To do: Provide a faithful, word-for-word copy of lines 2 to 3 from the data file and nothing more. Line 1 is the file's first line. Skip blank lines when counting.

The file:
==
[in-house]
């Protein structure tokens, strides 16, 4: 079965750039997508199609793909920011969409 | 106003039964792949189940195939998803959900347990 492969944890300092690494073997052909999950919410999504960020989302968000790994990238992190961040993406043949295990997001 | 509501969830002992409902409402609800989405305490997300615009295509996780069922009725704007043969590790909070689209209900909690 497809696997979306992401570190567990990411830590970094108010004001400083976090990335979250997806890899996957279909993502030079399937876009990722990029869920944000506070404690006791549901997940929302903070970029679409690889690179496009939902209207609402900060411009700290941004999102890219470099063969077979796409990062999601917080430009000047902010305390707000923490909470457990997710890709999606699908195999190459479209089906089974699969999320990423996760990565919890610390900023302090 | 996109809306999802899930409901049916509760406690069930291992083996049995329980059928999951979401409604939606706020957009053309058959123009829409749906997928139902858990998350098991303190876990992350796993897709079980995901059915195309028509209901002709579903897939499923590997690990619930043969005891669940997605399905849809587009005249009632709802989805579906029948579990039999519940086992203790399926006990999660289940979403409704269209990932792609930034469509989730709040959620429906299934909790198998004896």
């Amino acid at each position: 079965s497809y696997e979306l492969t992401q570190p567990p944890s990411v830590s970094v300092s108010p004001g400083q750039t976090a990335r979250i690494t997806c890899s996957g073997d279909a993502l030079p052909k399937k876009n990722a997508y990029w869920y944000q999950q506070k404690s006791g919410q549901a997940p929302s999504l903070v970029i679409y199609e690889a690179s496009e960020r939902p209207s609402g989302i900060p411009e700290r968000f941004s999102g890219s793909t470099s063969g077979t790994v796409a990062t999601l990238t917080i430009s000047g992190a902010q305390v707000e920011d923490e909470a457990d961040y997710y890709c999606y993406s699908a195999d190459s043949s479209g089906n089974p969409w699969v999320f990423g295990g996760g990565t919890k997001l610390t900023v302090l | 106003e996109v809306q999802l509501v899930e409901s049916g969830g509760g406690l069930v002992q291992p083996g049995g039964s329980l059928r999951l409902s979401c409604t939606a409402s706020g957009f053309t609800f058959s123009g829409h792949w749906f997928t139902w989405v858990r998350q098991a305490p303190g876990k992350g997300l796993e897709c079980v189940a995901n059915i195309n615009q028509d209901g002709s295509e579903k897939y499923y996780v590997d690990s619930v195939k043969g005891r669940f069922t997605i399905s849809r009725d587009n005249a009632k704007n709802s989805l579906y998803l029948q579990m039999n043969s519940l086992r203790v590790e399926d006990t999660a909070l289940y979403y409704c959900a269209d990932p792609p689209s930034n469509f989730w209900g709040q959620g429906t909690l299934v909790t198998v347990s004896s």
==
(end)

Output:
């Protein structure tokens, strides 16, 4: 079965750039997508199609793909920011969409 | 106003039964792949189940195939998803959900347990 492969944890300092690494073997052909999950919410999504960020989302968000790994990238992190961040993406043949295990997001 | 509501969830002992409902409402609800989405305490997300615009295509996780069922009725704007043969590790909070689209209900909690 497809696997979306992401570190567990990411830590970094108010004001400083976090990335979250997806890899996957279909993502030079399937876009990722990029869920944000506070404690006791549901997940929302903070970029679409690889690179496009939902209207609402900060411009700290941004999102890219470099063969077979796409990062999601917080430009000047902010305390707000923490909470457990997710890709999606699908195999190459479209089906089974699969999320990423996760990565919890610390900023302090 | 996109809306999802899930409901049916509760406690069930291992083996049995329980059928999951979401409604939606706020957009053309058959123009829409749906997928139902858990998350098991303190876990992350796993897709079980995901059915195309028509209901002709579903897939499923590997690990619930043969005891669940997605399905849809587009005249009632709802989805579906029948579990039999519940086992203790399926006990999660289940979403409704269209990932792609930034469509989730709040959620429906299934909790198998004896």
């Amino acid at each position: 079965s497809y696997e979306l492969t992401q570190p567990p944890s990411v830590s970094v300092s108010p004001g400083q750039t976090a990335r979250i690494t997806c890899s996957g073997d279909a993502l030079p052909k399937k876009n990722a997508y990029w869920y944000q999950q506070k404690s006791g919410q549901a997940p929302s999504l903070v970029i679409y199609e690889a690179s496009e960020r939902p209207s609402g989302i900060p411009e700290r968000f941004s999102g890219s793909t470099s063969g077979t790994v796409a990062t999601l990238t917080i430009s000047g992190a902010q305390v707000e920011d923490e909470a457990d961040y997710y890709c999606y993406s699908a195999d190459s043949s479209g089906n089974p969409w699969v999320f990423g295990g996760g990565t919890k997001l610390t900023v302090l | 106003e996109v809306q999802l509501v899930e409901s049916g969830g509760g406690l069930v002992q291992p083996g049995g039964s329980l059928r999951l409902s979401c409604t939606a409402s706020g957009f053309t609800f058959s123009g829409h792949w749906f997928t139902w989405v858990r998350q098991a305490p303190g876990k992350g997300l796993e897709c079980v189940a995901n059915i195309n615009q028509d209901g002709s295509e579903k897939y499923y996780v590997d690990s619930v195939k043969g005891r669940f069922t997605i399905s849809r009725d587009n005249a009632k704007n709802s989805l579906y998803l029948q579990m039999n043969s519940l086992r203790v590790e399926d006990t999660a909070l289940y979403y409704c959900a269209d990932p792609p689209s930034n469509f989730w209900g709040q959620g429906t909690l299934v909790t198998v347990s004896s």